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"Classification of Groundwood Grades of Paper (from Newsprint to HighGrade Coated) with an Outlook for the 1990s," by A. Classman. Pulp & Paper Canada 93:11, Nov. 1992, p. 4851. The author considers all the ways in which ground wood grades have been and could be classified and takes into account the recent developments like sizings, fillings, coatings of different weights, and "alphabet pulps."

Commentary: Something certainly needs to be done about paper classification. New kinds of pulps, changing enduser requirements and other factors have made such a shambles of terminology that people can hardly talk to each other seriously or at length without stopping to define each problem word. Gathering information about paper for databases, statistical compilations and paper catalogs is an exercise in frustration, and using those compilations and catalogs calls for a lot of guessing. Even when you call up the office of the editors or compilers to ask what they included in such and such a category, the person who answers the phone isn't likely to know, and isn't sure who does know. But whoever does eventually address this problem should not do it alone. Communication using words is necessarily a cooperative activity. Suppliers, consumers and producers should all work at it, and the big players should make some sort of commitment to use the result.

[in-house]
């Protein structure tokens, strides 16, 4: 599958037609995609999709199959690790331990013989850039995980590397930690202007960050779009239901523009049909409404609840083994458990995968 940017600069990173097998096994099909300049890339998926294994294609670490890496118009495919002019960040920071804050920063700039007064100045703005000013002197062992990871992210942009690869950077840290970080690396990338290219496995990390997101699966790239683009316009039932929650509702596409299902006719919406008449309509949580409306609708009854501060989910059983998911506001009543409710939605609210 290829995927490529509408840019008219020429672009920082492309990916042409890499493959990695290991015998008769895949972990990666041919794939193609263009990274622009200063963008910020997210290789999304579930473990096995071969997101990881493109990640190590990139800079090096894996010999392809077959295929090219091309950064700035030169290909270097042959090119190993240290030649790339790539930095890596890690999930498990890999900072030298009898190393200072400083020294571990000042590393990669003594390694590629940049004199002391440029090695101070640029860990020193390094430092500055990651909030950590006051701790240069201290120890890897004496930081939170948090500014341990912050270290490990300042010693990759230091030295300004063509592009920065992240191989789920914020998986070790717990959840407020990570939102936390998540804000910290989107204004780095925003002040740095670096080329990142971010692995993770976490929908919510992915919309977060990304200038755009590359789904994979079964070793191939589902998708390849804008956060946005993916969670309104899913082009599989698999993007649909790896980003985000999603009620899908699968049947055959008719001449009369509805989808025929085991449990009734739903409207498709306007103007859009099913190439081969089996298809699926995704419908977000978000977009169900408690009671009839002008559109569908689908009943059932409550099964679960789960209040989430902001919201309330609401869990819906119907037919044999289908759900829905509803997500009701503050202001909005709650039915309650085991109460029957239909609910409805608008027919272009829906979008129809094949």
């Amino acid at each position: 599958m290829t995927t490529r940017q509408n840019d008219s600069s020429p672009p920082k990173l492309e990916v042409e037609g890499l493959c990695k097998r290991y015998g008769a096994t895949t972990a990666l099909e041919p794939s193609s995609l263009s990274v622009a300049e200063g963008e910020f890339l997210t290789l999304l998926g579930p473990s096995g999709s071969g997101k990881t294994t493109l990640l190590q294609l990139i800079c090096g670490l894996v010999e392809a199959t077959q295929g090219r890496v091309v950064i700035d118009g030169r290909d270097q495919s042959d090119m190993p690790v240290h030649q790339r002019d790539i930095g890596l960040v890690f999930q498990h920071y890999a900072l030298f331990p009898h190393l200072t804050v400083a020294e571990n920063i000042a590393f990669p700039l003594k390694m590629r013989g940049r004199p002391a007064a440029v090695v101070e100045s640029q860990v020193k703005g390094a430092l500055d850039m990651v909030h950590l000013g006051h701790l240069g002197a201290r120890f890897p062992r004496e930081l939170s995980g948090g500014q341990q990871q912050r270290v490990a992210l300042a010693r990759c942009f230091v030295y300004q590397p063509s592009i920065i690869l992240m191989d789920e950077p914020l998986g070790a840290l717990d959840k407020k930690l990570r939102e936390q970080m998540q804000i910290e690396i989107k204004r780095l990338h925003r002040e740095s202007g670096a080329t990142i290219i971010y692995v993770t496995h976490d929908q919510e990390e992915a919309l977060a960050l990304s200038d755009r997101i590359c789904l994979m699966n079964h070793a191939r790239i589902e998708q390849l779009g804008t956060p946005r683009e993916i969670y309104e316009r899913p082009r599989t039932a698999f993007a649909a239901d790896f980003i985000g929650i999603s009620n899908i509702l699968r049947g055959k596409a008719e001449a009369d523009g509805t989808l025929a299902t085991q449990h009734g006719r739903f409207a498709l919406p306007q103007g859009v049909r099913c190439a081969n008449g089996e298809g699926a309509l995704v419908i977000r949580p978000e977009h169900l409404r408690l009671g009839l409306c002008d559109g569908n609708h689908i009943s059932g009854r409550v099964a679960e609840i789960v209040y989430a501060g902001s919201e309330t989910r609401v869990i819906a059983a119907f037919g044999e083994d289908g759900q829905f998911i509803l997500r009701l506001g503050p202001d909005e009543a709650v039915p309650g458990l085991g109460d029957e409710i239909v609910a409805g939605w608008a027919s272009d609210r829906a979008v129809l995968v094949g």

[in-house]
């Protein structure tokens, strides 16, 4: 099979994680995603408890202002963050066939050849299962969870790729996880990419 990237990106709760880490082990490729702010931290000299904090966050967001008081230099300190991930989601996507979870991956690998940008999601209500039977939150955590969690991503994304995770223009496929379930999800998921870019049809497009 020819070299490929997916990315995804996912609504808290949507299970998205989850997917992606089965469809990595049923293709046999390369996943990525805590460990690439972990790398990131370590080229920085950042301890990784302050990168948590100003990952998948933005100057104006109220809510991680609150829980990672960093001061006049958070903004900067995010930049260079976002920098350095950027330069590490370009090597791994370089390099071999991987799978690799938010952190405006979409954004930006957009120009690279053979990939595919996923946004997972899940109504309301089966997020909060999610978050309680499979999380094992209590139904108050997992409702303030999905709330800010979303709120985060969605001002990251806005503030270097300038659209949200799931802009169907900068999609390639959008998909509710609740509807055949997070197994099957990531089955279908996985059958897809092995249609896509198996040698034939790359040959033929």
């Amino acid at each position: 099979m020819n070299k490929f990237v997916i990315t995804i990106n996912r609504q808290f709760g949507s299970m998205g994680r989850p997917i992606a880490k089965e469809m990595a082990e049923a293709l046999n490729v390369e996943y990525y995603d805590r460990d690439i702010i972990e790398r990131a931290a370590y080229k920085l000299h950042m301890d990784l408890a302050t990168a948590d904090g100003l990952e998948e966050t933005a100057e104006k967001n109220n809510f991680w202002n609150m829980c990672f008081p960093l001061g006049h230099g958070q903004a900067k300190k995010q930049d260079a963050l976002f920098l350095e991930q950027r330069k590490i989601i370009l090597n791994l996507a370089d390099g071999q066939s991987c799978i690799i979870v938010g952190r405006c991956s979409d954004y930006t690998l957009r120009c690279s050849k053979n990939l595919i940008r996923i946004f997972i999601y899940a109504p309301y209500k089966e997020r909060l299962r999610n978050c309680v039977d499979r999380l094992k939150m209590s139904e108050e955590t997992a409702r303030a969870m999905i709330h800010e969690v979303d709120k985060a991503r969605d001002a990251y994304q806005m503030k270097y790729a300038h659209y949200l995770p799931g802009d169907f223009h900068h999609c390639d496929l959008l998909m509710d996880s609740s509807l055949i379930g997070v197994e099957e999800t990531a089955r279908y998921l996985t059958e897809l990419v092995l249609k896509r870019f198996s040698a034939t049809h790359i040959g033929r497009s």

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A commercially sponsored insert, presented as a pagedin "Tappi Journal Special Report," has annoyed some TAPPI members who don't like to see commercialism in their professional publications. It was sponsored by OMYA, the world's largest producer of ground calcium carbonate or GCC, but OMYA was invited to do it by TAPPI Journal, which hired someone to write it. The reference is

"Calcium Carbonate and the Evolution of Alkaline Papermaking in North America," by Douglas J. Burke. Tappi Journal 76 no.4, p. 40A, 40B40E. Tappi Journal Special Report. Sponsored by OMYA Inc.

In the same insert, on p. 40F40G, is an anonymous report of a survey conducted recently "on behalf of TAPPI," asking acid, neutral and alkaline mills about the relative strengths and weaknesses of five fillers (clay, cabined clay, PCC, GCC and TiO2). There was only a 26.3% response, so the results are hardly worth summarizing here, except to say that GCC was (perhaps predictably) found to have fewer faults than any of the other fillers.